|Leg Injury - Less Serious (i)
|A reasonable recovery from a fracture, but the person will be left with a limp, metal implant or defective gait.
|£17,960 to £27,760
|Leg Injury - Less Serious (iii)
|Fractures to the fibula or tibia with ongoing minor symptoms, that may require time in plaster. Also includes soft tissue injuries.
|Up to £11,840
Special Damages For Knee Injury Claims
You may also be awarded special damages as part of your knee injury claim. Special damages compensate you for the financial losses you have suffered that have been caused by your knee injury.
Examples of the losses special damages could compensate you for include:
- Loss of earnings if you’ve had to take unpaid time off work to recover from your injury.
- Travel costs, such as taxi or bus fares to medical appointments.
- Medical expenses, such as paying for prescriptions.
You will need to provide evidence of these financial losses. Evidence could include receipts, invoices and payslips.
Contact our advisors on the phone or online today to see if you could be eligible to make a personal injury claim for knee injury compensation.
Unfortunately, we cannot provide the average compensation payout for a knee injury as every case is different. However, a solicitor can help you figure out if your knee injury compensation is the correct amount for your claim.
Broken down, a CFA means:
- Your personal injury solicitor is not going to request an upfront solicitor’s fee.
- You will be required to pay a success fee, but only if your knee injury compensation claim succeeds.
- This fee is taken directly from your compensation. It is capped by law.
- If your knee injury compensation claim fails, you will not have to pay your solicitor.
If you have any questions about No Win No Fee or knee injury compensation amounts, our advisors could help you. If they think your knee injury compensation claim seems eligible, they could put you in touch with our panel of No Win No Fee solicitors.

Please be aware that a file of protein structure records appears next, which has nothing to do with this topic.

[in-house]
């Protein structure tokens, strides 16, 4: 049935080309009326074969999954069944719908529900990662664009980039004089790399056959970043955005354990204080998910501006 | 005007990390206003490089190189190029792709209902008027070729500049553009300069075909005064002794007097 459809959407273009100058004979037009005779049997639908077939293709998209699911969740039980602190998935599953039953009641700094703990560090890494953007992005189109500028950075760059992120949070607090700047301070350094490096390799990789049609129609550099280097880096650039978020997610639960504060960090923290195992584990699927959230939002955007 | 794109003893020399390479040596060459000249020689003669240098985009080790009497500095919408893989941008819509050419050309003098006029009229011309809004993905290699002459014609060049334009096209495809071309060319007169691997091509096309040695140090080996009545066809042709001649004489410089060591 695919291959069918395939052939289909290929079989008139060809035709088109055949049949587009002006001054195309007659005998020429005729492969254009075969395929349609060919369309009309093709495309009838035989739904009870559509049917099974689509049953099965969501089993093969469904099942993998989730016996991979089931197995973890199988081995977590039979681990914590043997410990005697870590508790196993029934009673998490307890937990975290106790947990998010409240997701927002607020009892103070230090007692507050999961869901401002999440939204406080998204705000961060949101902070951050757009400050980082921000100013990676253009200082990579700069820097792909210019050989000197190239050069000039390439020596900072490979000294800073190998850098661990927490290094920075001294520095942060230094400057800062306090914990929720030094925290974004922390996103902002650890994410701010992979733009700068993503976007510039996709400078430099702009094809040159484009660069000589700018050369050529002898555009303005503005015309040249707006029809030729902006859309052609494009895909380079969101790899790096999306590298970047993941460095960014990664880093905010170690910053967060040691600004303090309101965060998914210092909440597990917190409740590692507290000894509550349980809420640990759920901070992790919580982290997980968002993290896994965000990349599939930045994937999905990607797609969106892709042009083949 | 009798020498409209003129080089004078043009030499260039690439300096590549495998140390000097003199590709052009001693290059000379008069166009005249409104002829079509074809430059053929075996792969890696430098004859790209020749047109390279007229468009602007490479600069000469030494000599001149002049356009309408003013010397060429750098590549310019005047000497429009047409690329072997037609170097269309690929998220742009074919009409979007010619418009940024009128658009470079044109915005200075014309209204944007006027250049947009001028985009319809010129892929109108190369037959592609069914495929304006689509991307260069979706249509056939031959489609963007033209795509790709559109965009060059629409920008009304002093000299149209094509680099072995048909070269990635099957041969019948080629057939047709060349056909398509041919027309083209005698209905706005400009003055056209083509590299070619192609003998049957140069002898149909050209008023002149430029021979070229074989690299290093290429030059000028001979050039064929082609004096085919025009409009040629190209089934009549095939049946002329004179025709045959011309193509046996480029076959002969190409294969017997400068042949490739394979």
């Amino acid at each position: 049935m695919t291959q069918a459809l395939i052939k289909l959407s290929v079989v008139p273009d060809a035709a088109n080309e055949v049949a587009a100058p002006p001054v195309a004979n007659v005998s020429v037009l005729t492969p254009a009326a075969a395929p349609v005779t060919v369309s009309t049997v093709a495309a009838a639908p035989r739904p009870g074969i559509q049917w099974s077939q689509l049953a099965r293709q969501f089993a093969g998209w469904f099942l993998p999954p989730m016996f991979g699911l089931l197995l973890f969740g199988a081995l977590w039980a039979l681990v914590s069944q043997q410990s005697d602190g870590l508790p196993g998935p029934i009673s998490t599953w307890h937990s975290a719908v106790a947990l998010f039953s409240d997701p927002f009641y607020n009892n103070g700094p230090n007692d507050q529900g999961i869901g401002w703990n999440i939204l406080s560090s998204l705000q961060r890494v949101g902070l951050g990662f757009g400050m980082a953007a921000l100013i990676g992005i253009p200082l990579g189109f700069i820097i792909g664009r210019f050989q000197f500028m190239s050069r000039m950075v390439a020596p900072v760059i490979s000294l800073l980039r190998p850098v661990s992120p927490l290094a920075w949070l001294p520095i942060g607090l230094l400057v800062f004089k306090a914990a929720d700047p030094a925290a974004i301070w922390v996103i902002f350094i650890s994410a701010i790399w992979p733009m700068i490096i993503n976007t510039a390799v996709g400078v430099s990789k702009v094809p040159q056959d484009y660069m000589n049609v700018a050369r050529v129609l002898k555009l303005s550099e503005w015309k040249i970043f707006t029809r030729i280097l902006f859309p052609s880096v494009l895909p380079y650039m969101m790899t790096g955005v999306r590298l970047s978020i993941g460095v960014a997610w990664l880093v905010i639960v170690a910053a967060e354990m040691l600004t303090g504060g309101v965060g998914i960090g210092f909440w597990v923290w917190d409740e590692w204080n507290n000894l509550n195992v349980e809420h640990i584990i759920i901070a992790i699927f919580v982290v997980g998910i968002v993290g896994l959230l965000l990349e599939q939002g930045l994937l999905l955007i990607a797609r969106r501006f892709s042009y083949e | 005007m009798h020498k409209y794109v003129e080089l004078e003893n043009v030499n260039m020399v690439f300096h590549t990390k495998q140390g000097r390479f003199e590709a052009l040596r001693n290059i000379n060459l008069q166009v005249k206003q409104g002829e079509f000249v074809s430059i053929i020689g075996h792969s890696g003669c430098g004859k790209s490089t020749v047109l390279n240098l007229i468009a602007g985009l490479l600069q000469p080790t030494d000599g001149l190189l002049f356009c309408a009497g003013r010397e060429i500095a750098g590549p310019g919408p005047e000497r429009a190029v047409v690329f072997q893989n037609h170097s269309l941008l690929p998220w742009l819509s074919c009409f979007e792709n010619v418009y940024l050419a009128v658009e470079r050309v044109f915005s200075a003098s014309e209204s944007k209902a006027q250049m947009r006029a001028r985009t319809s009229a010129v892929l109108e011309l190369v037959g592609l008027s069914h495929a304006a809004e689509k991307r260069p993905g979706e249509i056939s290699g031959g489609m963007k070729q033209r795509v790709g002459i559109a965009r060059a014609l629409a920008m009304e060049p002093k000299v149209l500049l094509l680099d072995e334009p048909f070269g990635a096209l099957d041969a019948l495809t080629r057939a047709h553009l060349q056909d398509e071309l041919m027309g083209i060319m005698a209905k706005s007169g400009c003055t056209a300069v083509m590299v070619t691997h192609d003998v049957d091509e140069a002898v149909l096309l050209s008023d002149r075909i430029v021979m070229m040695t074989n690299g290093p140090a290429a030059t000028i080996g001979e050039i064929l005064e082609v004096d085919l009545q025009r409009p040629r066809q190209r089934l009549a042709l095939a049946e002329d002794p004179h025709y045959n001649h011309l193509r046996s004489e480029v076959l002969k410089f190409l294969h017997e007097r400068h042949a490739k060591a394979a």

Here are a few ways you can get in touch for more information:
- Call our advisors today on 0161 696 9685.
- Fill in our online enquiry form.
- Type your question into the live chat on your screen.
Lots of useful and helpful information to be found here on the NHS website regarding knee injuries and problems.
If your knee injury was due to some form of medical negligence, you can find lots of helpful information on the Citizens Advice Bureau website on the next steps to take.
Your knee injury may require stitches. If so, the amount you’re awarded could depend on how many stitches you require.
If your knee injury has been caused by the council, this guide may help you understand how much your claim could be worth.
This case study gives one possible example of how much your claim could be worth.
- Defective Stair Lighting Led To An Accident – How To Claim
- Who Can Make A Fatal Accident Compensation Claim?
- Learn about forklift accident claims and find out if you could claim compensation for an accident at work.
- Our guide offers more information on ladder accident claims and provides more information on the compensation claims process.
- Advice on working with a lawyer after an injury at work. Read our guide to learn about how a solicitor could benefit your claim.
Thanks for reading our knee injury claims guide.